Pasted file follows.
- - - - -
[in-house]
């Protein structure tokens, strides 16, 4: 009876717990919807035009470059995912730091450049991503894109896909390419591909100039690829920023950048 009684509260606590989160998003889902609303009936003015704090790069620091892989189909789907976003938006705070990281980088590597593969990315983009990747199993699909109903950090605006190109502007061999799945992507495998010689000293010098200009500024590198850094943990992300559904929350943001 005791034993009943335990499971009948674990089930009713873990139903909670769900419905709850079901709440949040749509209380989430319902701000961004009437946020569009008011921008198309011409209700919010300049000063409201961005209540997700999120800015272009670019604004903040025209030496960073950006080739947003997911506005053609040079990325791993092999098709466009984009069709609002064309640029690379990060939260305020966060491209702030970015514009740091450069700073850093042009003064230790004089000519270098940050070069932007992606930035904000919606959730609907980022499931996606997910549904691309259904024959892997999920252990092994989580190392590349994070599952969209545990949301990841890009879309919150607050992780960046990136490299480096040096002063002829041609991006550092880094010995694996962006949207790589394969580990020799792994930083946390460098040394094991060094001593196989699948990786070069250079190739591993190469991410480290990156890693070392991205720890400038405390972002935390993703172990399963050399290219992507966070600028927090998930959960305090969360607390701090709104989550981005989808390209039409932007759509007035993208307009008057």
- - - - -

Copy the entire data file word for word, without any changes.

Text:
[in-house]
């Protein structure tokens, strides 16, 4: 009876717990919807035009470059995912730091450049991503894109896909390419591909100039690829920023950048 009684509260606590989160998003889902609303009936003015704090790069620091892989189909789907976003938006705070990281980088590597593969990315983009990747199993699909109903950090605006190109502007061999799945992507495998010689000293010098200009500024590198850094943990992300559904929350943001 005791034993009943335990499971009948674990089930009713873990139903909670769900419905709850079901709440949040749509209380989430319902701000961004009437946020569009008011921008198309011409209700919010300049000063409201961005209540997700999120800015272009670019604004903040025209030496960073950006080739947003997911506005053609040079990325791993092999098709466009984009069709609002064309640029690379990060939260305020966060491209702030970015514009740091450069700073850093042009003064230790004089000519270098940050070069932007992606930035904000919606959730609907980022499931996606997910549904691309259904024959892997999920252990092994989580190392590349994070599952969209545990949301990841890009879309919150607050992780960046990136490299480096040096002063002829041609991006550092880094010995694996962006949207790589394969580990020799792994930083946390460098040394094991060094001593196989699948990786070069250079190739591993190469991410480290990156890693070392991205720890400038405390972002935390993703172990399963050399290219992507966070600028927090998930959960305090969360607390701090709104989550981005989808390209039409932007759509007035993208307009008057």